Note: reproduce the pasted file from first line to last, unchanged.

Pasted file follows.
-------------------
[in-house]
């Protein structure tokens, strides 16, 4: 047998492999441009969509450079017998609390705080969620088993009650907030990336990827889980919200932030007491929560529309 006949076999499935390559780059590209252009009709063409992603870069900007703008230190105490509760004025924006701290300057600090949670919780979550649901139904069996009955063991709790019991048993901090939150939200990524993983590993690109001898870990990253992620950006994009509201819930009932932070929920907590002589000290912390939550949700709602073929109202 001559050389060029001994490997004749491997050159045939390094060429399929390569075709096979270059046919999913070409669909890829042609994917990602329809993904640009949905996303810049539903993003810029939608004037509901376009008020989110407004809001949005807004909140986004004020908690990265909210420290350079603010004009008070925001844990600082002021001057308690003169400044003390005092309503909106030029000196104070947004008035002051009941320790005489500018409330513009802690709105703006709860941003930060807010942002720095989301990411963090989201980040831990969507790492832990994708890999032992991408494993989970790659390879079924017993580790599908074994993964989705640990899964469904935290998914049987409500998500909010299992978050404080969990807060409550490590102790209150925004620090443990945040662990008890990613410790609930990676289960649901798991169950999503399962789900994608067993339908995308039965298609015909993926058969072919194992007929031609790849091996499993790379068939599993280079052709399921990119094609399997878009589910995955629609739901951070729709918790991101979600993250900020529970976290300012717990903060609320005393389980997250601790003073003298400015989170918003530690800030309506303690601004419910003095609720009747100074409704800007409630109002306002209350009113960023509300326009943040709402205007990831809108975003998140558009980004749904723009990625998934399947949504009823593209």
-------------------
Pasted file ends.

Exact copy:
[in-house]
């Protein structure tokens, strides 16, 4: 047998492999441009969509450079017998609390705080969620088993009650907030990336990827889980919200932030007491929560529309 006949076999499935390559780059590209252009009709063409992603870069900007703008230190105490509760004025924006701290300057600090949670919780979550649901139904069996009955063991709790019991048993901090939150939200990524993983590993690109001898870990990253992620950006994009509201819930009932932070929920907590002589000290912390939550949700709602073929109202 001559050389060029001994490997004749491997050159045939390094060429399929390569075709096979270059046919999913070409669909890829042609994917990602329809993904640009949905996303810049539903993003810029939608004037509901376009008020989110407004809001949005807004909140986004004020908690990265909210420290350079603010004009008070925001844990600082002021001057308690003169400044003390005092309503909106030029000196104070947004008035002051009941320790005489500018409330513009802690709105703006709860941003930060807010942002720095989301990411963090989201980040831990969507790492832990994708890999032992991408494993989970790659390879079924017993580790599908074994993964989705640990899964469904935290998914049987409500998500909010299992978050404080969990807060409550490590102790209150925004620090443990945040662990008890990613410790609930990676289960649901798991169950999503399962789900994608067993339908995308039965298609015909993926058969072919194992007929031609790849091996499993790379068939599993280079052709399921990119094609399997878009589910995955629609739901951070729709918790991101979600993250900020529970976290300012717990903060609320005393389980997250601790003073003298400015989170918003530690800030309506303690601004419910003095609720009747100074409704800007409630109002306002209350009113960023509300326009943040709402205007990831809108975003998140558009980004749904723009990625998934399947949504009823593209």